Westmoreland officials fear loss of impact fees
Westmoreland County commissioners aren't sure what to expect from Gov. Tom Wolf's proposal to enact a severance tax on Marcellus shale gas well drillers.
What they do know is that they don't want the revenues the county and local municipalities have received from impact fees since 2012 to dry up.
“The biggest concern I have in Westmoreland County is the way Act 13 is set up, everyone would benefit. Money goes back to the municipalities and the county,” Commissioner Tyler Courtney said. “If it goes to a severance tax, the money goes to Harrisburg and the general fund.”
Last week, Courtney sent a letter to the governor asking for clarification on the administration's proposal to impose a 5 percent severance tax on the gas that drillers extract.
The governor contends the tax could raise as much as $765 million in its first year, and much of the money would benefit public education.
As part of the proposal, as much as $225 million would be set aside in a separate fund to replace the impact fees that are now collected.
Impact fees this year are expected to generate about $220 million in the state, according to reports. That money is returned to counties and municipalities where gas wells are located.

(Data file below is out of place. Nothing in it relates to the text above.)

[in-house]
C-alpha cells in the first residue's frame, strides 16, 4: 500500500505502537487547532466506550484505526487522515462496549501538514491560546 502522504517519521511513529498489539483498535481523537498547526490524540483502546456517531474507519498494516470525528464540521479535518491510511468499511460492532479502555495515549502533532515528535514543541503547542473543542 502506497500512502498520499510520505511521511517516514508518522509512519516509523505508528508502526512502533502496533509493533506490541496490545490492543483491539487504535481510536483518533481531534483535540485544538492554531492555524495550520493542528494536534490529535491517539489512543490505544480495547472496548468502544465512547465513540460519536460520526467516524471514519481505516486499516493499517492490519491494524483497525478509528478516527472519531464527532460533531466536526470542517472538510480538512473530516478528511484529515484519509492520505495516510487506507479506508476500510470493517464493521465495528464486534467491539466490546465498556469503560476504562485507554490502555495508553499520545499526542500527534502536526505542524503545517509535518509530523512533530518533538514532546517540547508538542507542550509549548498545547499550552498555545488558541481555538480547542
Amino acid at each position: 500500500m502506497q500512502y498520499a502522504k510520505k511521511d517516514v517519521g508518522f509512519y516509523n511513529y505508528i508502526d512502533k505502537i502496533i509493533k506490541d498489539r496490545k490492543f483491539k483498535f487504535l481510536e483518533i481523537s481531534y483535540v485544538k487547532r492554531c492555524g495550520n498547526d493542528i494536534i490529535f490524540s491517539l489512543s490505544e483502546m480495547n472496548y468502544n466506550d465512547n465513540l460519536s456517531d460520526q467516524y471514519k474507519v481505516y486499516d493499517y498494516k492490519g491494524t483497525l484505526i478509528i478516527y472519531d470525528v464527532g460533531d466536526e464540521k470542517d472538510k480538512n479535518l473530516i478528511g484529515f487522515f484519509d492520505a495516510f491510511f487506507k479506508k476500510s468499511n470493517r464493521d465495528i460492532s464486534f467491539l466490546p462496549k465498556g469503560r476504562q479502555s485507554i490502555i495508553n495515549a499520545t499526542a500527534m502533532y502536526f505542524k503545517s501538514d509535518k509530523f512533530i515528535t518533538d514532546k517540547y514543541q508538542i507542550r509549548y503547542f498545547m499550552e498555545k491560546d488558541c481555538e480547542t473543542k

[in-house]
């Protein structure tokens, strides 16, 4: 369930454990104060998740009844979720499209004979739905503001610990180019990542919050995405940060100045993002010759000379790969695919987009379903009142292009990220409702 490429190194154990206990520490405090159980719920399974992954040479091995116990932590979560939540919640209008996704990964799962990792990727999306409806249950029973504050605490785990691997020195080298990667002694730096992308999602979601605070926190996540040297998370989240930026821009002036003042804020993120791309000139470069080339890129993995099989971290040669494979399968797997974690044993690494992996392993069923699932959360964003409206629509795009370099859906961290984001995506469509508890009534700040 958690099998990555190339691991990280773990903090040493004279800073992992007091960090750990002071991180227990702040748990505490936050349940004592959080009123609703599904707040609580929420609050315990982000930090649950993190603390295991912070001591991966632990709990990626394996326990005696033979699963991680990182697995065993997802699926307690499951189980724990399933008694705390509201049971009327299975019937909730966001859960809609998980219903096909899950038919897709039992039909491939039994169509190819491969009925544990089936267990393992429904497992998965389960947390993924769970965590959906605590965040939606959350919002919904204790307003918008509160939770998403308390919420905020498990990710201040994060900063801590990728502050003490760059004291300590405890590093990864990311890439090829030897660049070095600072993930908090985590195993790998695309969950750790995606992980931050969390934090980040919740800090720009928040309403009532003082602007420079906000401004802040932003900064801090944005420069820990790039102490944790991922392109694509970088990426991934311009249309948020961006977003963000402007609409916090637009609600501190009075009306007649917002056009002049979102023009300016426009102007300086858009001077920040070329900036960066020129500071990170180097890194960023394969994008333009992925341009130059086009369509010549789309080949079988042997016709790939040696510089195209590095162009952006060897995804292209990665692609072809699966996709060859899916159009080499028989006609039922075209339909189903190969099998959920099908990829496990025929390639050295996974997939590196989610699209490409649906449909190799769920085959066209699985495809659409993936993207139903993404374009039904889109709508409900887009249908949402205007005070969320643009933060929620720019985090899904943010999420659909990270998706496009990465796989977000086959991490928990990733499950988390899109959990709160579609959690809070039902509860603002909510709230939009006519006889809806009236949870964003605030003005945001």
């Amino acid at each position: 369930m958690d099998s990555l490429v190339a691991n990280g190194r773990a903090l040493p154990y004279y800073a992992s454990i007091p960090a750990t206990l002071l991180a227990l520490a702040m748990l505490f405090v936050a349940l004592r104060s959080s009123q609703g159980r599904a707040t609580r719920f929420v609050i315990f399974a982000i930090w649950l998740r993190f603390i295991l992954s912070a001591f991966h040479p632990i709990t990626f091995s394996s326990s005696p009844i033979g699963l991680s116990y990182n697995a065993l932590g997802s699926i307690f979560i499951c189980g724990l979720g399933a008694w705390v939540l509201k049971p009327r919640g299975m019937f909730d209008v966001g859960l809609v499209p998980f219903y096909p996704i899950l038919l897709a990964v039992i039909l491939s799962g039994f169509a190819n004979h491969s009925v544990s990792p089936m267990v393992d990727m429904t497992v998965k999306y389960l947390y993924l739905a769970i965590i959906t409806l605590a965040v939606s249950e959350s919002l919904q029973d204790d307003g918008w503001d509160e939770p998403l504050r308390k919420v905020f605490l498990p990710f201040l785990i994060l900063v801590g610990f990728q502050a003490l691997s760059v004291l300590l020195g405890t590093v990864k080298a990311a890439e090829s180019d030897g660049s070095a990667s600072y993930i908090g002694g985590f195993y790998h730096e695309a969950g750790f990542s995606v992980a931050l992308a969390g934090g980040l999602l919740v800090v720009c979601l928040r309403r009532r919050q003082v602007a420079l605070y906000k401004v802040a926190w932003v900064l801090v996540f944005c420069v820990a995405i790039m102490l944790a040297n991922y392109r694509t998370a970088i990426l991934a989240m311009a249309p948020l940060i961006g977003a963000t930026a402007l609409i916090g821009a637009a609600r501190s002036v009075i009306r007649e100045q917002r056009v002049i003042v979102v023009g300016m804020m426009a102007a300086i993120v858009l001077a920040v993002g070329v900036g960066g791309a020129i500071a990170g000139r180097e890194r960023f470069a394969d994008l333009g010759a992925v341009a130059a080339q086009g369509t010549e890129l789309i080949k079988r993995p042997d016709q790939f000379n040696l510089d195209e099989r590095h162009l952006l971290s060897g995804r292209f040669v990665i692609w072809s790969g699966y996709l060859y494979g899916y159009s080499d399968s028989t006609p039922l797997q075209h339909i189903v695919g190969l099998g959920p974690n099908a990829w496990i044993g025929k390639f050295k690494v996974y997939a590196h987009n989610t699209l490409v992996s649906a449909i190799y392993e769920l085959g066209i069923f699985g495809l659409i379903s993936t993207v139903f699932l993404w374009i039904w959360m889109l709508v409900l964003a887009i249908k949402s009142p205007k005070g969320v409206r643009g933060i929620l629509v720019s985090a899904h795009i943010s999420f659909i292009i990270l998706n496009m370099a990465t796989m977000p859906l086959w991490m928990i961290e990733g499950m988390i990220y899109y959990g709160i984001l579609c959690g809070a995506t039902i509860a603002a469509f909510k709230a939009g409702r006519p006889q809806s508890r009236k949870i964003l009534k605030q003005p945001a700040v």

Westmoreland County received more than $2 million from the impact fees in 2013 and nearly $2.3 million in 2014. Officials expect to receive $1.125 million this year because of fewer wells being drilled in the state and county.
The county's 67 municipalities received $1.2 million in impact fees in 2013 and $1.3 million last year.
Courtney, a Republican, said the Democratic governor's proposal could endanger those dollars.
“If I had my druthers, I'd rather stick to the impact fees,” he said. “Westmoreland County has not seen the development other counties have due to Marcellus shale, but we will. And I have concerns about Harrisburg making decisions how those distributions will work.”
Westmoreland officials have used the impact fees to help operate the 911 emergency dispatching services, to boost conservation district efforts and to pay for human service programs. Some money has been allocated to improve bridges and for land conservation programs.
Commissioner Charles Anderson, a Republican, said he opposes Gov. Wolf's severance tax plan because it will hurt business.
“Any time you put a tax on an industry, you slow it down,” Anderson said. “I'm opposed to any kind of tax. If he is going to replace Act 13 with any other scheme, I'm not in favor of it.”
Commissioner Ted Kopas, a Democrat, said while details of the governor's plan haven't been finalized, the county doesn't stand to lose any funding it receives from impact fees.
“I want to make sure Westmoreland County and the municipalities continue to receive the same funding we've gotten accustomed to,” he said. “It is my understanding that the special tax is in addition to and would be above and beyond what the impact fees provided.”
Rich Cholodofsky is a staff writer for Trib Total Media. He can be reached at 724-830-6293 or email@example.com.